Do you ever imagine that it wishes it was slithering around in the Congo? Is it happy being captive? Does it need room to . . . er . . . stretch out?

Do you play with it?

I’ve often wondered the same thing. I’m afraid that for a few of these guys, they harbor a secret fantasy that one day they’re going to have a girlfriend who looks like Nastassja Kinski, circa 1980… even though their owning a gigantic pet snake pretty much precludes that possibility.

Is a big snake a babe magnet?

Sounds like a Larson cartoon.

Lissa, because they’re neato. All snakes are neat, big ones are more-so. I’ve had a Burmese python and a boa constrictor. There are several types of large snake that I wouldn’t own, because they’re difficult to handle and/or ill-tempered, but boas and Burmese are pretty mellow.

They do have personalities, but not like a dog or cat. As far as I can tell, they don’t love you nor care when you come home. They do seem to differentiate between people, however (e.g., recognize their handler). No, I don’t think they have enough imagination to wish they were elsewhere, especially the domestically-bred ones. I do think they’re pretty happy when they’re well cared for.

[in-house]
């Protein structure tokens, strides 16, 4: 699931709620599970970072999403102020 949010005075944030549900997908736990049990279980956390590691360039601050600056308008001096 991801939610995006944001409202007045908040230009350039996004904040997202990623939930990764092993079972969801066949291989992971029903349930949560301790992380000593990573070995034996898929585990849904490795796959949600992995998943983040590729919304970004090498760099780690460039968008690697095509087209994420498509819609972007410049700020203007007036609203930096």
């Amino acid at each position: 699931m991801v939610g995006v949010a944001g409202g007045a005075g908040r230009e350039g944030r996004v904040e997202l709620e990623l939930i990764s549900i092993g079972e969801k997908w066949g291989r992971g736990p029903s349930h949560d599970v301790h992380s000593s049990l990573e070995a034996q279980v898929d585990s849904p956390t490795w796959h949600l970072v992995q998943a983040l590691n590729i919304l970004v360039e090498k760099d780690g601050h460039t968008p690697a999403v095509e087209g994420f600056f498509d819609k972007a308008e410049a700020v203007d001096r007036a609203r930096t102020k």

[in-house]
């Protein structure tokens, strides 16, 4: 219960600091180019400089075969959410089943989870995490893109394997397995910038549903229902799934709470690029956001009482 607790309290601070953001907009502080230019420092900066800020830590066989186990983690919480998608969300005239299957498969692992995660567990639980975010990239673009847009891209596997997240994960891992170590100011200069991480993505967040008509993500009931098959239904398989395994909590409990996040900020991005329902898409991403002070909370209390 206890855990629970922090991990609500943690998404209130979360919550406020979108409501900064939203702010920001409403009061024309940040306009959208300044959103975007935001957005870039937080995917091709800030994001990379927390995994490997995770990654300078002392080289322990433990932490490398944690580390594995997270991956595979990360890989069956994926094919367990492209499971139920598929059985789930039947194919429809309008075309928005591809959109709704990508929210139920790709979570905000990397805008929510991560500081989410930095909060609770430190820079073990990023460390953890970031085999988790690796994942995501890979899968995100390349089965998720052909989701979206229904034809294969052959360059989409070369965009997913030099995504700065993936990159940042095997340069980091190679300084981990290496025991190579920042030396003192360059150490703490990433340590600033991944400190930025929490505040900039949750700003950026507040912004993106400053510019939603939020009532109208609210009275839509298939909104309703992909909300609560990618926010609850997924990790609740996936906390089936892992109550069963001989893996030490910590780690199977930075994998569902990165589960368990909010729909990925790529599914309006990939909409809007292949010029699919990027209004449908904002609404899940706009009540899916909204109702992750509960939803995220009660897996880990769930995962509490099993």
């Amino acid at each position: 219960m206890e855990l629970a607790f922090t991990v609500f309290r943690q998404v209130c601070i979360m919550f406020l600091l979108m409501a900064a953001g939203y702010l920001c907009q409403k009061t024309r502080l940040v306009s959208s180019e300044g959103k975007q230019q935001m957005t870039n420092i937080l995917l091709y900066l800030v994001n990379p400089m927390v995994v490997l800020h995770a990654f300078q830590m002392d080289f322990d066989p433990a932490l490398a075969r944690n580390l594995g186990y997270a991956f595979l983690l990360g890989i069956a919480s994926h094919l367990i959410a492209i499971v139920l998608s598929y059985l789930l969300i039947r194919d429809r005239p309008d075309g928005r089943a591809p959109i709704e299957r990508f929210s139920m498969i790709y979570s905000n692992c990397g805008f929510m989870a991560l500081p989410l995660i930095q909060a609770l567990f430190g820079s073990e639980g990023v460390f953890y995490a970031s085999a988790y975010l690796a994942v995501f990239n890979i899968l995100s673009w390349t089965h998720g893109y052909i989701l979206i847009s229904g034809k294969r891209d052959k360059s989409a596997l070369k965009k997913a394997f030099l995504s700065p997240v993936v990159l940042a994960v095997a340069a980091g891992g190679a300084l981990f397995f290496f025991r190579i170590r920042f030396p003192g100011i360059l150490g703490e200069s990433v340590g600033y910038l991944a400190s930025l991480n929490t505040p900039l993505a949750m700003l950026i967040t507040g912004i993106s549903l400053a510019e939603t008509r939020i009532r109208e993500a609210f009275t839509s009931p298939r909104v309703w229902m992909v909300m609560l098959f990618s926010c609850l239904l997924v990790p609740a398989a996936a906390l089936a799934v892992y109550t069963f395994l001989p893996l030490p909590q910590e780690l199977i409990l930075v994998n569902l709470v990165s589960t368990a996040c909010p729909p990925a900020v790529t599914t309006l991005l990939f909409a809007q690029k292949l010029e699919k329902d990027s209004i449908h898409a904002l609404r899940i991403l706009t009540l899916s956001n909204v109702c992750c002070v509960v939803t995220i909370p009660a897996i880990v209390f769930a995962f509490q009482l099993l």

They do need room to stretch out, which requires a pretty big cage. I’ve had one snake that stayed in her tank except when I took her out, and one that pretty much roamed the house. I played with both of them, took them places (they’re a big hit at the local ren-faire), etc. Some people wouldn’t come over to my house with a snake there; others got over life-long snake phobias by handling mine.

I grew up with large dogs, which could also kill me if they wanted to. You take different precautions with snakes than with dogs, but the principle is the same - don’t count on animals not being animals. Generally, problems are caused by idiot owners.